Comodo isn't very good in the AM department IMHO. It's probably AV and FW at most.

Panda and other cloud AVs work by storing parts or all of their components in the cloud, and access them via the Internet when necessary. This allows them to have small footprints on the system, but the main bottleneck will be the upload and download speed as Aura said.

#9 rp88

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Posted 20 June 2015 - 12:55 PM

In XP, since the os is no longer supported by ms, you MUST NOT use internet explorer. Internet explorer on XP has been accumulating unpatched security holes for over a year now.

Instead you should use firefox or chrome, if you use firefox you can install the extension noscript, which lets you block scripts which could otherwise be used to perform exploits/drivebys and infect your computer. On XP this is a must.

Also for anti-driveby protection you can probably (I think it still works on XP) run malwarebytes antiexploit, this acts as a layer behind the browser to make it much harder for drive by attacks to exploit unpatched vulnerabilities and infect you. It works well alongside firefox and noscript.

noscript is free, malwarebytes antiexploit comes in a free version and a paid version, the paid version gives protection to extra things (like office programs and media player programs) where the free one just does browser and some plugins.

Noscript will make your browser faster, not slower, as it won't be loading un-necessary content on pages. it wil basically just load the images and text, except on pages where you allow certain domains so that you can play videos, or log into sites or other more interactive things.

Malwarebytes antiexploit won't make things noticable slower.

Also I suggest you reinstall malwarebytes, even if you only go for the free version that will atleast provide a good second opinion scanner. If you go for the paid version that gets you realtime protection as well.

You will need an antivirus as well, combined with malwarebytes antiexploit, noscript and malwarebhtes a free one MIGHT just be enough, but a more powerful paid one is a better choice if it is within your budget.

Also make some system images, XP does not have this facility buolt in so you will need to use a third party program to do it. Macrium has a free version, others also exist and are mostly paid programs.

Edited by rp88, 20 June 2015 - 12:55 PM.

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My systems:2 laptops, intel i3 processors, windows 8.1 installed on the hard-drive and linux mint 17.3 MATE installed to USB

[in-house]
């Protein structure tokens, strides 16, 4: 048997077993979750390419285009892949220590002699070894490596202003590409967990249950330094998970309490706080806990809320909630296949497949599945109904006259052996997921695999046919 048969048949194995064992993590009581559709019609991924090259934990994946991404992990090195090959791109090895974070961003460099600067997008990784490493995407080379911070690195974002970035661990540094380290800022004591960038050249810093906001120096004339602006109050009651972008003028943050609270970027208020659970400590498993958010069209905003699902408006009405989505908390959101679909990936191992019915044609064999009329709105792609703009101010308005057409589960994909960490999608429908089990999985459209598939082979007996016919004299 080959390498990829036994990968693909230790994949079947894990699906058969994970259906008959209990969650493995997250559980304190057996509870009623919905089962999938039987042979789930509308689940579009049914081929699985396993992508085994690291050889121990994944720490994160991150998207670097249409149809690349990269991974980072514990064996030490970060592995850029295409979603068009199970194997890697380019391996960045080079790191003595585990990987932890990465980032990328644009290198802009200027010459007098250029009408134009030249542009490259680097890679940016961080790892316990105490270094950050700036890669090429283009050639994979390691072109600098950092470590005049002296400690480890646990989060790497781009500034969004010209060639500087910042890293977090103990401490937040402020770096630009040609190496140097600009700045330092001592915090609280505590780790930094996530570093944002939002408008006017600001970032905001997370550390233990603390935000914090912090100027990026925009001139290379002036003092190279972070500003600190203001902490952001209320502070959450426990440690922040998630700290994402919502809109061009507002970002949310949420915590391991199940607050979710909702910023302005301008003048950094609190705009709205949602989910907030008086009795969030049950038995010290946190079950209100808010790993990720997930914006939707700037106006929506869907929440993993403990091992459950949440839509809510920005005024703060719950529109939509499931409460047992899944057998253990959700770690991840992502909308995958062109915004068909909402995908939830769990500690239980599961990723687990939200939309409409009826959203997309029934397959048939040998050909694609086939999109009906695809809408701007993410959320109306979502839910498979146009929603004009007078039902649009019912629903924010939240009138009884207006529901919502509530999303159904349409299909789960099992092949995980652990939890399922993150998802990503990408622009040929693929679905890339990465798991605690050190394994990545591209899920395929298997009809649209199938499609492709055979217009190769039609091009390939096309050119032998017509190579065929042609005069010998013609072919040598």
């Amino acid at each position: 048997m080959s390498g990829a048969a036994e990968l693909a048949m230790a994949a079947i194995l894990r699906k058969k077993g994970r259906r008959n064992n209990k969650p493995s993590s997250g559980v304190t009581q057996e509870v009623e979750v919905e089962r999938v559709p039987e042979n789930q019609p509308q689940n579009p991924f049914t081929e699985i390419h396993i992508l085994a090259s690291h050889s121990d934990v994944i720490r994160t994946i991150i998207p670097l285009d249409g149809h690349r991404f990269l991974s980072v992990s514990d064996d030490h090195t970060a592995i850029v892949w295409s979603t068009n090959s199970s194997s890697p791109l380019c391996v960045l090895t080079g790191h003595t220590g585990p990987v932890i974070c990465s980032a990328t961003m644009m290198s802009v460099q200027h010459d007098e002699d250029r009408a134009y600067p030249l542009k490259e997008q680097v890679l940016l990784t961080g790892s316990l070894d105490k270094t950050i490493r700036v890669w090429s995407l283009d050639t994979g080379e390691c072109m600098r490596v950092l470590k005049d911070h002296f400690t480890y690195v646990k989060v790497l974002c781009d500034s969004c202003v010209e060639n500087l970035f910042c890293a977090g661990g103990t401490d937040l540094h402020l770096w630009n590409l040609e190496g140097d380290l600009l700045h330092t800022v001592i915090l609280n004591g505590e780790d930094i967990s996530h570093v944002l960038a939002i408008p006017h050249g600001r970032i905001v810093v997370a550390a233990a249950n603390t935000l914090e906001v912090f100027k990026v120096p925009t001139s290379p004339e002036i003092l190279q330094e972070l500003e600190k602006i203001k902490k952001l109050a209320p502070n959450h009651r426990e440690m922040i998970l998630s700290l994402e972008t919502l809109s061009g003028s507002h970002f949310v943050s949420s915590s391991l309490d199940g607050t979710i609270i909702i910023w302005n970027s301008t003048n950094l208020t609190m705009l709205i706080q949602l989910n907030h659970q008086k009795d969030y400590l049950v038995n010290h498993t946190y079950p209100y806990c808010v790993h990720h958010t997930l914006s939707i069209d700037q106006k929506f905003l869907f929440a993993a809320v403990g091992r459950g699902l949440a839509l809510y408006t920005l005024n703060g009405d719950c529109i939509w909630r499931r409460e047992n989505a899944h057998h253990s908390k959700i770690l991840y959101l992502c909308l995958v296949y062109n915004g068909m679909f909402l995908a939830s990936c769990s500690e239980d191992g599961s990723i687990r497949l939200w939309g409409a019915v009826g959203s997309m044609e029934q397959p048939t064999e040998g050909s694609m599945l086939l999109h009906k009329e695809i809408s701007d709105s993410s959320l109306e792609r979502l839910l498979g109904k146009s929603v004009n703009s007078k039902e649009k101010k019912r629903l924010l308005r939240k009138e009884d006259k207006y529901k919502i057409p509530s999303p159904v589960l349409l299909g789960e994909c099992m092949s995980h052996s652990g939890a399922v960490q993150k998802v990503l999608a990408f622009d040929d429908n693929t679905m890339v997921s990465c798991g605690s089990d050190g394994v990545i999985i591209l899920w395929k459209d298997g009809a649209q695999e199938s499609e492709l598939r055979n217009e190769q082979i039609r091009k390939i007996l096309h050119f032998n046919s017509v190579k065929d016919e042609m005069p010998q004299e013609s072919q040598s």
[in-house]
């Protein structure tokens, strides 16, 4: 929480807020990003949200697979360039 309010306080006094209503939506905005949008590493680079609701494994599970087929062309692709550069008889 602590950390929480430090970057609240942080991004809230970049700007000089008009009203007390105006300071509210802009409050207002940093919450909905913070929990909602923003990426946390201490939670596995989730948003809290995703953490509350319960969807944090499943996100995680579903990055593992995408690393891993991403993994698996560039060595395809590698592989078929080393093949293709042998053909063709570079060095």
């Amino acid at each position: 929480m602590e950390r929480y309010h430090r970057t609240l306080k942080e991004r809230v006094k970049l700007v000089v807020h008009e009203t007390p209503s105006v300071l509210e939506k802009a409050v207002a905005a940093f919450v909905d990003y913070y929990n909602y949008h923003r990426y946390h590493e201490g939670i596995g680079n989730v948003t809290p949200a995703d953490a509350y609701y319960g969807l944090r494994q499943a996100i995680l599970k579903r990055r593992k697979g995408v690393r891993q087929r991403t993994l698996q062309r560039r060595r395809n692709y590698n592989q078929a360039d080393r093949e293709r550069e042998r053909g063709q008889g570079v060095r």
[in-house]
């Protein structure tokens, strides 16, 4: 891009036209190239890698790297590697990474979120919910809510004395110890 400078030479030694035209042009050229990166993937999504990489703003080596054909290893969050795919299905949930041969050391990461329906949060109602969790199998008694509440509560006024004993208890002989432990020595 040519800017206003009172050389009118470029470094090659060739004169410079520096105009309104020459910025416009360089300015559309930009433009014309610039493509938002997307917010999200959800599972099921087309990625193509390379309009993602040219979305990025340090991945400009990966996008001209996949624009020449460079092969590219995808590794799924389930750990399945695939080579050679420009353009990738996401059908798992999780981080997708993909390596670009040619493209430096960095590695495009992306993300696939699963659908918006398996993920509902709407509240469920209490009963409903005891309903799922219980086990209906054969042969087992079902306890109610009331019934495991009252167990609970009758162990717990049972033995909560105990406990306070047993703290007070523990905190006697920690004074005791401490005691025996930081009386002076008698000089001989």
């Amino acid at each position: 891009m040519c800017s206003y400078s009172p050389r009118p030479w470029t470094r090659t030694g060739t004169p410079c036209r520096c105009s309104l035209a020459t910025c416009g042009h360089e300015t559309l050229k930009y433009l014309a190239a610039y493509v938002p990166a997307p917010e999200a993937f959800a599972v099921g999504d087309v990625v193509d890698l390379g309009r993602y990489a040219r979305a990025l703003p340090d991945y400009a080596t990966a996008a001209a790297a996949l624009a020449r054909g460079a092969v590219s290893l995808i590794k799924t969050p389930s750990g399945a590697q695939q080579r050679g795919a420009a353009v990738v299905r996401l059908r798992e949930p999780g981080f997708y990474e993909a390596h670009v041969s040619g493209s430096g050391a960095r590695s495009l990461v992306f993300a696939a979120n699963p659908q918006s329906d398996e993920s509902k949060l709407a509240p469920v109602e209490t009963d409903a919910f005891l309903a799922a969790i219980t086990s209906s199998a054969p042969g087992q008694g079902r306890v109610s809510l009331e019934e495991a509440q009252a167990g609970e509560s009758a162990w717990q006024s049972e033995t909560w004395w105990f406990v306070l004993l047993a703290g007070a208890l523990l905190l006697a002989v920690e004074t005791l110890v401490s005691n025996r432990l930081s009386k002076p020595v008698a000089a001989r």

#10 Aura

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Posted 20 June 2015 - 08:03 PM

At this point, I would use Mozilla Firefox since Google Chrome might eat all of the RAM present on the system. Don't forget that we are giving advice for a computer with 1GB of a RAM and a 1.6GHz CPU. If you know Moores' Law, you know how irrealistic it is to secure a Windows XP with these specs. Also, if he uses Mozilla Firefox, he should use uBlock instead of AdBlock Plus to save RAM once again.

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#11 quietman7

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Posted 21 June 2015 - 04:29 PM

These Anti-Virus Software Products Will Continue to Protect XP after the End of Support

...The best news where this issue is concerned comes from the manufacturers of security software: with security suites continuing to provide updates for their software on XP systems after 8th April for at least one year or even longer depending on the manufacturer in question. Some companies have even promised to keep providing updates for two years and others have yet to plan any deadline whatsoever for the end of support. At the end of this article, you will find a list of all of the statements made by manufacturers of security software with regard to this matter that we have compiled for your information...


Forced to use Windows XP past April? 10 ways to make the best of a bad situation

...those XP users left out there are wondering what they can possibly do to mitigate their risks as much as possible. The best course of action without a doubt is moving to Windows 8.1 or Windows 7, but if you can't or won't make such a bold move, then here's the best of what's left on your plate of options.

#1: Ditch the Free AV - Get a Paid Solution


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#12 J@ck

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Posted 21 June 2015 - 05:54 PM

First of all thanks a lot folks for your many answers!  :)

 

As regard Panda and bandwidth resources, we have a connection of about 1 Mbit/s both for download and upload speed...

 

Just to be clearer, that old machine purpose will be internet browsing, and a bit of video playing. Nothing more... But above all, It will not be a "production machine", I'm talking about just a home purpose system.

So, there isn't nothing so important to lose on that pc.

Our primary goal in this case is to obtain a simple configuration to be as quick as possible when we open a browser or an other application. We could also afford an infection or a system breakdown, it would not be a so great problem.